So maybe you’re not up for a pint, but you’re still looking to shake your shillelagh for St. Patty’s. May I suggest a mojito (O’jito?) for your pleasure. It’s green, it’s tasty, it’s minty fresh. And, I’m pretty sure it scares away snakes.
What have you got going on St. Patrick’s Day? Do you have a favorite haunt we should know about, let her rip. Pictures of you with your shorties dyed green, post away. Got a passionate defense of green Coor’s in a plastic cup, ship it.
Lou is listening.
Monday, March 9, 2009
I am writing a blog! I’m sure there are folks out there joking that I’ll ruin the screen trying to scratch out mistakes with a fountain pen. But I say ‘old dogs, new tricks’ and bring on your modern-age hurly-burly.
So I sit me down in the lounger with a snazzy laptop and a stiff cocktail (classic Sidecar, thank you very much) and prepare to share the wisdom. So, what do you want to know?
The boys at the lounge gave me this space to chat you all up, talk about wicked-cool lamps, maybe convince you to buy a couple (just a click away, what are you waiting for…), and otherwise sap bandwidth away from more worthy causes. But then I get stuck on where to start…
I take another sip, and think—Hey! It’s always nice to start with a cocktail. So let me tell you about my Sidecar. A sublime combination of brandy, cointreau and lemon juice in a sugar-rimmed martini glass. Esquire’s take on it is here, and it’s as fair as any. They go cognac and I can accept that. I’ll even allow triple sec for Cointreau if the economic stimulus package hasn’t gotten to you yet. I will, however, demand real lemon juice. The lord looks down on that weird plastic lemon-shaped vessel rolling around the back of your fridge.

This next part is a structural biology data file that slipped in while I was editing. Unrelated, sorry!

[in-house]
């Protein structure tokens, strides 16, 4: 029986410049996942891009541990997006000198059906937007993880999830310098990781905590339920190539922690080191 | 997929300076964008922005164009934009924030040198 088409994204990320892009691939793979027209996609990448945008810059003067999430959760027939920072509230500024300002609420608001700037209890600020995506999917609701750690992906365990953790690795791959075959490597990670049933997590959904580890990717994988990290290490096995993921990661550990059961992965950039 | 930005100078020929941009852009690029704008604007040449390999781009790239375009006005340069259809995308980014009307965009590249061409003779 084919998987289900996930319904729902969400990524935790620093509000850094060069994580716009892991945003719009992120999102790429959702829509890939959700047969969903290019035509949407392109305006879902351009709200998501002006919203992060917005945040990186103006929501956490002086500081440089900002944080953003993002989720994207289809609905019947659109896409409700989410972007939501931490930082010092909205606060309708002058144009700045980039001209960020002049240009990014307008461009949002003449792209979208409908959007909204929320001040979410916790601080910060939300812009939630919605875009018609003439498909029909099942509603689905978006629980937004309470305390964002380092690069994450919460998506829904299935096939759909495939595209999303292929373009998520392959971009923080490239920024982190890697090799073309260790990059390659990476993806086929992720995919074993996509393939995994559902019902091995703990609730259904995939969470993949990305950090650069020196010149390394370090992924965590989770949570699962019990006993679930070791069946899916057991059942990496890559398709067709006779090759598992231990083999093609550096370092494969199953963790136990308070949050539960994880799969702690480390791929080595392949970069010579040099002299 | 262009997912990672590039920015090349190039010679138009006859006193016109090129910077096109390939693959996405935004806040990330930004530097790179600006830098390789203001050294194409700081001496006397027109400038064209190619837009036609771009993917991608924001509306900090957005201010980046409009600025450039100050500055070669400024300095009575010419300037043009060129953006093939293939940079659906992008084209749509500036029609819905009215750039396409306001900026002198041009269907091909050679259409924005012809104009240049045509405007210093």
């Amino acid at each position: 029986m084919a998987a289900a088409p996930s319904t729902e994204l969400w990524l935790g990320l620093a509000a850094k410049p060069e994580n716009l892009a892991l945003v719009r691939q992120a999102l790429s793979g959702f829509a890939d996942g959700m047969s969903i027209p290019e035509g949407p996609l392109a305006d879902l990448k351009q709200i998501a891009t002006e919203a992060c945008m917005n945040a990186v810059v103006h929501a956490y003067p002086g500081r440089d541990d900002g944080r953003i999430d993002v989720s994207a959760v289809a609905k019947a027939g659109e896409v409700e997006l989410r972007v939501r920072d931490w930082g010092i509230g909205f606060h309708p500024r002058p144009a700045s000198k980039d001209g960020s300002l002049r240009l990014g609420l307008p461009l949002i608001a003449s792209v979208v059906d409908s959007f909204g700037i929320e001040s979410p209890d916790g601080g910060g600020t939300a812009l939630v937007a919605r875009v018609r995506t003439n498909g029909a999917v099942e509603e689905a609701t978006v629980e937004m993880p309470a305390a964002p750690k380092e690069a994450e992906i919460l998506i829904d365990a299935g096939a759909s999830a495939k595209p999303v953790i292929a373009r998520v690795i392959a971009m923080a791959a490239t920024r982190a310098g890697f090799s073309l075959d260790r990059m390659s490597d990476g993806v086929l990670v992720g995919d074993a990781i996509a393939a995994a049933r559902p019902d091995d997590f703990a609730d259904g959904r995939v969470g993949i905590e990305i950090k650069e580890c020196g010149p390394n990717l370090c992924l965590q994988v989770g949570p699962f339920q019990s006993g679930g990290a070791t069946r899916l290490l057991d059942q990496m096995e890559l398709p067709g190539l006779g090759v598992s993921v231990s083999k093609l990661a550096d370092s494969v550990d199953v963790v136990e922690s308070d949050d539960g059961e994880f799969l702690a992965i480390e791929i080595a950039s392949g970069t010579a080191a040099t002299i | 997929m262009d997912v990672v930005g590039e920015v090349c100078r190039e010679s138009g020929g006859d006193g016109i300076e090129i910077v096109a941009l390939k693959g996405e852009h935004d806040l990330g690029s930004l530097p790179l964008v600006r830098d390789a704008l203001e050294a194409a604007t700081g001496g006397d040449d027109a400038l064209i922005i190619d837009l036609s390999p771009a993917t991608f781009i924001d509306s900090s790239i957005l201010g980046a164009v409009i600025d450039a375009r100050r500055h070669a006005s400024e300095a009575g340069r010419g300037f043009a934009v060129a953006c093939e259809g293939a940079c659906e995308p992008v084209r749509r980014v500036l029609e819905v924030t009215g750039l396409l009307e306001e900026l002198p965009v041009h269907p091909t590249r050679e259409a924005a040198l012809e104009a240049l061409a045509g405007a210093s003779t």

The liquor pundits (not to be confused with the liquored-up pundits) say the Sidecar came out of the big war and was tossed back at many a speakeasy, as well as becoming the signature at Poppa Hemingway’s hang in Paris, Harry’s New York Bar. Now that’s a drink that’s been around.
But that ain’t the point. The point is that it’s damn tasty. Don’t put it in your mouth, because its cool, or its retro-hip, or even if its on sale. Like what you like. And Lou likes to share a drink with the ghosts of gangsters and Parisian ex-pats. Style is not a trend it’s a personal statement. Whether its in your glass, rockin’ your ipod or lighting up your pad, its what sets you apart from the herd. I don’t know about you, but Lou thinks the herd is big enough.
So if you got a favorite brandy, let me know. Got a question about swank lighting, shout it. Want to know if those pants make you look fat, bring it on.
Lou is listening.